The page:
No, it’s not ironic sexism.
Edit: Upon reading the comments, I’ve reconsidered my criticism of Colbert’s segment and retract virtually all my criticism. I do wish the part that I criticize below had been made more clear.
I think feminists are misinterpreting the type of sexism displayed in this ad.
The above ad is sexist in a number of ways (though enjoyable in one). But it’s done in an over-the-top way that makes it ironic. This Paris Hilton commercial also qualifies:
It is the presence of this irony that has led commentators to call this ironic sexism or (sigh) “hipster sexism”. “Liberal racism” is a good descriptor, but hasn’t caught on; I wonder why.
Here is a definition of hipster racism, that I leave to the reader to modify for a definition of hipster sexism:
Hipster racism involves making derogatory comments with a racial basis in an attempt to seem witty and above it all. Specifically, the idea is to sound ironic, as in “I’m allowed to say this because of course I’m not racist, so it’s funny.” It’s an aspect of a larger part of the hipster culture, which wants to seem jaded and urbane and oh-so-witty.
Notice that this definition forces us to make assumptions about the psychology of the actor. The person making the derogatory comments believes that the comments would be wrong if they were not said ironically.
Anita Sarkeesian’s makes the same assumption:
Advertisers must believe that the use of irony distances themselves from male chauvinism but that isn’t the case. While we think we are in on the joke, the reality is they aren’t making fun of or pointing out sexism, they’re doing it.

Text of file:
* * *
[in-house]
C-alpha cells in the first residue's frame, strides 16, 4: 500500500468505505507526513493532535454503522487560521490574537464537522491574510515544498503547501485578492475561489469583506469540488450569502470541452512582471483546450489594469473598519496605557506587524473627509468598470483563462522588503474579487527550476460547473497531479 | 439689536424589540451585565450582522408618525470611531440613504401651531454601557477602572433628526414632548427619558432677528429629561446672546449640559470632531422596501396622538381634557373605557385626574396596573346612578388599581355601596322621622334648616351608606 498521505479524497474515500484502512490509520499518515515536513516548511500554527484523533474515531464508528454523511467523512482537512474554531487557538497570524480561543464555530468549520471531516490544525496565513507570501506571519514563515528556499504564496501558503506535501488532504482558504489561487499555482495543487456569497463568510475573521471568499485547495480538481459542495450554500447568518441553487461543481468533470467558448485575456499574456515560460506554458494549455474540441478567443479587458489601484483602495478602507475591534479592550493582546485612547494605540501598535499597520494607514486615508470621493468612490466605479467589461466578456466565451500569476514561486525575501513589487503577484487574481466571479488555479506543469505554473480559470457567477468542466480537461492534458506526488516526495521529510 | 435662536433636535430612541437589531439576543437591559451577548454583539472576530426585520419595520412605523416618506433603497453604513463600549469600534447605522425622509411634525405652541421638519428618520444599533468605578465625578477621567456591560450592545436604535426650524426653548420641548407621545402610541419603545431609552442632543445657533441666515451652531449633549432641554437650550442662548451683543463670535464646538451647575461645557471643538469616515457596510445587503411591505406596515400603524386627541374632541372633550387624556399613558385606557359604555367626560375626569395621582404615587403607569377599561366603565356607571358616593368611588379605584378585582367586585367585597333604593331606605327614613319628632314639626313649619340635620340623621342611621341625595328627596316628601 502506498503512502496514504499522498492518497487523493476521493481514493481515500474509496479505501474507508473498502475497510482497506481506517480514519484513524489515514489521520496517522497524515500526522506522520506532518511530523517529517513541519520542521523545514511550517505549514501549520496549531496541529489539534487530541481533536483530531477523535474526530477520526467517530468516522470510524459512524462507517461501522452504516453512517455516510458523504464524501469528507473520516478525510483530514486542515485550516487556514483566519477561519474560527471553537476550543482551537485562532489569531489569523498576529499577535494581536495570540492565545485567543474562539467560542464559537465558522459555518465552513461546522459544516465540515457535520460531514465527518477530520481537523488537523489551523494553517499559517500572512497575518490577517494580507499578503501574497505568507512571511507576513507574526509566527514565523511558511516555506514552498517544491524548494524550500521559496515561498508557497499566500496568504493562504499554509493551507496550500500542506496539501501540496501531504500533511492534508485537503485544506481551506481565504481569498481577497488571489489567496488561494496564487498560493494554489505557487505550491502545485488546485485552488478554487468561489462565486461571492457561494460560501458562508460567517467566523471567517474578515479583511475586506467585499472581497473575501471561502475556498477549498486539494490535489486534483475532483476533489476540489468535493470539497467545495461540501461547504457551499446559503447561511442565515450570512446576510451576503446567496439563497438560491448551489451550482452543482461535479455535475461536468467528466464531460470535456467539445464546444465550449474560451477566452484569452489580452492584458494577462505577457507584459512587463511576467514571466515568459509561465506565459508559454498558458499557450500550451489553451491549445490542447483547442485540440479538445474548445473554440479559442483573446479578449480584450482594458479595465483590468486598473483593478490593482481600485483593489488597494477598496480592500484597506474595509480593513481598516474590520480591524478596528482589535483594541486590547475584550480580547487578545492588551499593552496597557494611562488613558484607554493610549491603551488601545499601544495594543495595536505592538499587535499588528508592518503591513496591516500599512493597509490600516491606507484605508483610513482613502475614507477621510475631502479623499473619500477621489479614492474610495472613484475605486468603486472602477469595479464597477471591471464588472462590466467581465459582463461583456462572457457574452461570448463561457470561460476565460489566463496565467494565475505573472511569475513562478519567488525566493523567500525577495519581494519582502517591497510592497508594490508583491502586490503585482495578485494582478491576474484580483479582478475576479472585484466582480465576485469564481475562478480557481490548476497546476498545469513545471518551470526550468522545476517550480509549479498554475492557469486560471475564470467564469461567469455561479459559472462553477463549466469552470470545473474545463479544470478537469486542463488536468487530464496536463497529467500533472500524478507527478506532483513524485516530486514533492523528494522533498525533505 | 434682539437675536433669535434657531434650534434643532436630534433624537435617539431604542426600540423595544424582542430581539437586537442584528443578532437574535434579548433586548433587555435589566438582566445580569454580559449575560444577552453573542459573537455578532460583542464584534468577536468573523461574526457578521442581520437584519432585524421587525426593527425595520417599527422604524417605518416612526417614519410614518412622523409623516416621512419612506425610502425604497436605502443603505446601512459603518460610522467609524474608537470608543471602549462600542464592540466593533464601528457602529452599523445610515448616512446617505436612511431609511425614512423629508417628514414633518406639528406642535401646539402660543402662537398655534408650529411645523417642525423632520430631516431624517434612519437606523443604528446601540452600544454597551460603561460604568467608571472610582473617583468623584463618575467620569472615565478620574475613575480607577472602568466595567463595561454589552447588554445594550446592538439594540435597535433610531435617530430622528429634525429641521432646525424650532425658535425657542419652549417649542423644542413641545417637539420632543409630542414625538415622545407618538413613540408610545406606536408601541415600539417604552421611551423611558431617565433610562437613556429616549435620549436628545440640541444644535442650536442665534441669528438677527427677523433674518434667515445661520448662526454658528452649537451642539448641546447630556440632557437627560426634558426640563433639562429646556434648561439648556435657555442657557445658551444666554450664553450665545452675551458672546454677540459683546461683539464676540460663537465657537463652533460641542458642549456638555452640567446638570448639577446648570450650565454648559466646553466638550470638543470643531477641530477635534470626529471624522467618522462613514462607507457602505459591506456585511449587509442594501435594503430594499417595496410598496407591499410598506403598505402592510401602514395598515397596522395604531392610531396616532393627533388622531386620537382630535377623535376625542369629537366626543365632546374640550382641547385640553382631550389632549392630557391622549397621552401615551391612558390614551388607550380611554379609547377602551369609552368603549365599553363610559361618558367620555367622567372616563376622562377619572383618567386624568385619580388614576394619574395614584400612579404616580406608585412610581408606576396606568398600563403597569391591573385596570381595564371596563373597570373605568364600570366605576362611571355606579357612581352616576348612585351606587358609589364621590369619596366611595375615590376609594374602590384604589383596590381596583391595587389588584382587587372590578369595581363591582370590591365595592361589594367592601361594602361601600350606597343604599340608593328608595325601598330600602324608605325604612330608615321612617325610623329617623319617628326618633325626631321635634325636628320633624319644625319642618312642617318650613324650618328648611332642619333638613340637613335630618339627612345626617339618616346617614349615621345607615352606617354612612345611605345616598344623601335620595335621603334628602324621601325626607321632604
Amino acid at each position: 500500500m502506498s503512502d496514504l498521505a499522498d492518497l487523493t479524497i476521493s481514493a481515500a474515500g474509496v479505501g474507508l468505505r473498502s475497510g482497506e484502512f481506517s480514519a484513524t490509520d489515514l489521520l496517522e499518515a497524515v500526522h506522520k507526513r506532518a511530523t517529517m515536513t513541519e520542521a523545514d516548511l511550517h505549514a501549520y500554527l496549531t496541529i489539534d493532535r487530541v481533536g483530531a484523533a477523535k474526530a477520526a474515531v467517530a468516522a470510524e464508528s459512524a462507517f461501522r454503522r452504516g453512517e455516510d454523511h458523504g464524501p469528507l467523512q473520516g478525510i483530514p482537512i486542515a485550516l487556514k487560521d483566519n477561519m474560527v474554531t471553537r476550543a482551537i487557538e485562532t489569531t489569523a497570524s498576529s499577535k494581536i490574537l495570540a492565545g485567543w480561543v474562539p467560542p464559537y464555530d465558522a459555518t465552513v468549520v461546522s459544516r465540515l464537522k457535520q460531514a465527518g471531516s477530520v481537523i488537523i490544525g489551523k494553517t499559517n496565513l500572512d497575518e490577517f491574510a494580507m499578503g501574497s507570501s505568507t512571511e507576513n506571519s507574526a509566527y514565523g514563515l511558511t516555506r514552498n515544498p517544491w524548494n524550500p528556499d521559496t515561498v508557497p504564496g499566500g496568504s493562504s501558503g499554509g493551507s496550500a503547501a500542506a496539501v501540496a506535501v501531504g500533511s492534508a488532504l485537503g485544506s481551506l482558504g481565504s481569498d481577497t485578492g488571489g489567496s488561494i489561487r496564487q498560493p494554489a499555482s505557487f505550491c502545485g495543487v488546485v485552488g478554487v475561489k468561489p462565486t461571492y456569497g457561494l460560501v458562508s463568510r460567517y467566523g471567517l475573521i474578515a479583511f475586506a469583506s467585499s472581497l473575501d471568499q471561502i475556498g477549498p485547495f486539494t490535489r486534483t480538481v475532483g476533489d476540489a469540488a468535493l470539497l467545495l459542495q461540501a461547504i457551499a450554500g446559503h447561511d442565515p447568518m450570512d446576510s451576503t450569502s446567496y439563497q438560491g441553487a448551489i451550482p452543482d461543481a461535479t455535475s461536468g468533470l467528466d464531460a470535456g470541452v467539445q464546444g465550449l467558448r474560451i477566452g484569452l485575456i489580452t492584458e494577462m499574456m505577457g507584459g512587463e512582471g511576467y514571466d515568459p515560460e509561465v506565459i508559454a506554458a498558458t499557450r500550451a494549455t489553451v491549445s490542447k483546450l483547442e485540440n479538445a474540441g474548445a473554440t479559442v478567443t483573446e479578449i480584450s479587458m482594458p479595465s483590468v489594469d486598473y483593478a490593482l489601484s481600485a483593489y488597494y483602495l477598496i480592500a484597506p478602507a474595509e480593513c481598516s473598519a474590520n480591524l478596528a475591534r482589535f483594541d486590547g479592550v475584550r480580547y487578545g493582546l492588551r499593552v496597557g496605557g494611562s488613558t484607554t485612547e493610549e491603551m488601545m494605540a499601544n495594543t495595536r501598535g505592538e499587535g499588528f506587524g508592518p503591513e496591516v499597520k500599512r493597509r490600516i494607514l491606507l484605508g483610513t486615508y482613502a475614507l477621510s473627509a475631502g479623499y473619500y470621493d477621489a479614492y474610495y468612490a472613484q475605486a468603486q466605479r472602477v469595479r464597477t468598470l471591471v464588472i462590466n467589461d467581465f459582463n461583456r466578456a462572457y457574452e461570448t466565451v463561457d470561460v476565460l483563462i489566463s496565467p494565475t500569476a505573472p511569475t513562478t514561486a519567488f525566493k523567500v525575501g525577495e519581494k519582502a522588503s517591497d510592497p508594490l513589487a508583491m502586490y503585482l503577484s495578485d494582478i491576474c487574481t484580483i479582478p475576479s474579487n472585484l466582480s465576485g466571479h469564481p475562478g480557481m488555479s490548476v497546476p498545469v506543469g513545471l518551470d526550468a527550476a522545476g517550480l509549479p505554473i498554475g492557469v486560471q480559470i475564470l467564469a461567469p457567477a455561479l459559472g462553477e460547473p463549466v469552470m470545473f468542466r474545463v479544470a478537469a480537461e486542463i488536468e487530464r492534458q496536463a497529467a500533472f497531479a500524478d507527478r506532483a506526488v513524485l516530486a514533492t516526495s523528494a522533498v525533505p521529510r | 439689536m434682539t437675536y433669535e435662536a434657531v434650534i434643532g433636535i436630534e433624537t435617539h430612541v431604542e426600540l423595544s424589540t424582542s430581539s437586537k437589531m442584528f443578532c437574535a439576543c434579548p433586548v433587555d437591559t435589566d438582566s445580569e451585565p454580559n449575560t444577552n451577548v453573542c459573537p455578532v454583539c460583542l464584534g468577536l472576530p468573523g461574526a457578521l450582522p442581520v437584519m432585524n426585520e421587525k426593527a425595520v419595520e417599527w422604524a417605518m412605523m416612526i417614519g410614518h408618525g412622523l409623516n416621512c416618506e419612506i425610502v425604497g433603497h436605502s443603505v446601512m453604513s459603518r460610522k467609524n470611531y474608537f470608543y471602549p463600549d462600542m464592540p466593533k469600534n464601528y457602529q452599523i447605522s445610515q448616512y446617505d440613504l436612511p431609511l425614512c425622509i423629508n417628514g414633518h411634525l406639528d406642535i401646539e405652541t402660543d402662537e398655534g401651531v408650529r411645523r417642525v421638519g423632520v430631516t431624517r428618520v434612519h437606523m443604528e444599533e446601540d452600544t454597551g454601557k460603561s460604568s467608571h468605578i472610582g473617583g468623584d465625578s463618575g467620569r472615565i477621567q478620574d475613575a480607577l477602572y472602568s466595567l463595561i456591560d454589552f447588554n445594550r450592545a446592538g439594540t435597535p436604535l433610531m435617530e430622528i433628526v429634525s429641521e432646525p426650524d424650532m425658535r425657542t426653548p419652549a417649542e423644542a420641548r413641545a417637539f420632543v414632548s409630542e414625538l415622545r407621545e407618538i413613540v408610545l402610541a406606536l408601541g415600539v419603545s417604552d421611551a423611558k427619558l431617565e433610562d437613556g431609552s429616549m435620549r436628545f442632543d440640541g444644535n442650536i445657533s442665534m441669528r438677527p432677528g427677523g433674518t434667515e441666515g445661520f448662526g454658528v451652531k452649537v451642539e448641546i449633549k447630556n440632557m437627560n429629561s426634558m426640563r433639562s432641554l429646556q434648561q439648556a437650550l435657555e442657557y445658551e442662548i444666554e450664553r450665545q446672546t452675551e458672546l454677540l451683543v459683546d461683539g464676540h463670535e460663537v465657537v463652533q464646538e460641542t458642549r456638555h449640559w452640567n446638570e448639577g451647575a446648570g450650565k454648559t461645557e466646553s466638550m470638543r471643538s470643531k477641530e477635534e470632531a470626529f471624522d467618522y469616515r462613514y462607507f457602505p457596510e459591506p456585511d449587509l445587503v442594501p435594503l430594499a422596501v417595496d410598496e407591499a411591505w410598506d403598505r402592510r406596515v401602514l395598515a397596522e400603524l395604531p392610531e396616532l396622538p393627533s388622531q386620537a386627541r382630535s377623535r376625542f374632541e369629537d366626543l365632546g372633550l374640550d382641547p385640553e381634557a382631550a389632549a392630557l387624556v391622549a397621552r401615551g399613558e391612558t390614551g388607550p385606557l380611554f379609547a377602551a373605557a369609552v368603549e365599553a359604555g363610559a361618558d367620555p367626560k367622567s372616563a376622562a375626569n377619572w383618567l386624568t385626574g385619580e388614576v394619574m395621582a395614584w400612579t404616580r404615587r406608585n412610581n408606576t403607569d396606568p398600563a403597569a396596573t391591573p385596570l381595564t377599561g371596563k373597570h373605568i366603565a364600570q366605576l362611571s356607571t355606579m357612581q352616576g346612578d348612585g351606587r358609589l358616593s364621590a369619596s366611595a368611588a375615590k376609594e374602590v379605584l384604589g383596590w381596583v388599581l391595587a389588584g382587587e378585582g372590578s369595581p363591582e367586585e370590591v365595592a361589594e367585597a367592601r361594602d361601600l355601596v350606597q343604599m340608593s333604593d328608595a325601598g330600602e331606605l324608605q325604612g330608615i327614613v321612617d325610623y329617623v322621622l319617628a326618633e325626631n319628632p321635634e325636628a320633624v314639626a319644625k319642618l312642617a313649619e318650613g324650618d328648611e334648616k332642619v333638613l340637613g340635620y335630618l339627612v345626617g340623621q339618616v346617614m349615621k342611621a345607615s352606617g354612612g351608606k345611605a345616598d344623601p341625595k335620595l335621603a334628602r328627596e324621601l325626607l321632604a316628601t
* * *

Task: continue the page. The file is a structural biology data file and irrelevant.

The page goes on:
Sarkeesian claims that advertisers think they aren’t really being sexist if “they know that I know that they know, that they’re being sexist.”
I saw Sarkeesian’s video on this subject quite a while ago, and something seemed off. Her description of what advertisers were doing did not match my mental model for how businesses behave.
I eventually figured out what was wrong, and it’s a mistake that perhaps could only be made by feminist bloggers who think sexism is a huge, undeniable problem and perhaps don’t spend that much time around those who don’t think the same.
Consider car commercials. Car companies are ridiculously conservative. Still, we see totally un-ironic commercials in which a beautiful woman man-hops her way to her Cadillac.
We see Audi commercials that have been described as “rapey“.
Fiat, apparently thinks so highly of its cars that they are the literal equivalent of supermodels. (Or perhaps thinks so little of women that a car would do just as well.)
These commercials are produced by companies that don’t take real risks with their public images. In fact, when I first saw these commercials I didn’t consider them problematic. That is by design. Car companies don’t want to offend anyone.
What did Sarkeesian said again?
Advertisers must believe that the use of irony distances themselves from male chauvinism…
Wrong. Advertisers are indeed trying to distance themselves from something through irony, but it isn’t sexism. They don’t think there is anything wrong with sexism. If companies thought using sex to sell were even a tiny bit wrong, they would only use it to sell beer and video games, not cars and insurance.
The first two ads are indeed ironic, but the irony is being used by advertisers to distance themselves from the manipulation of using sex to sell, not from sexism.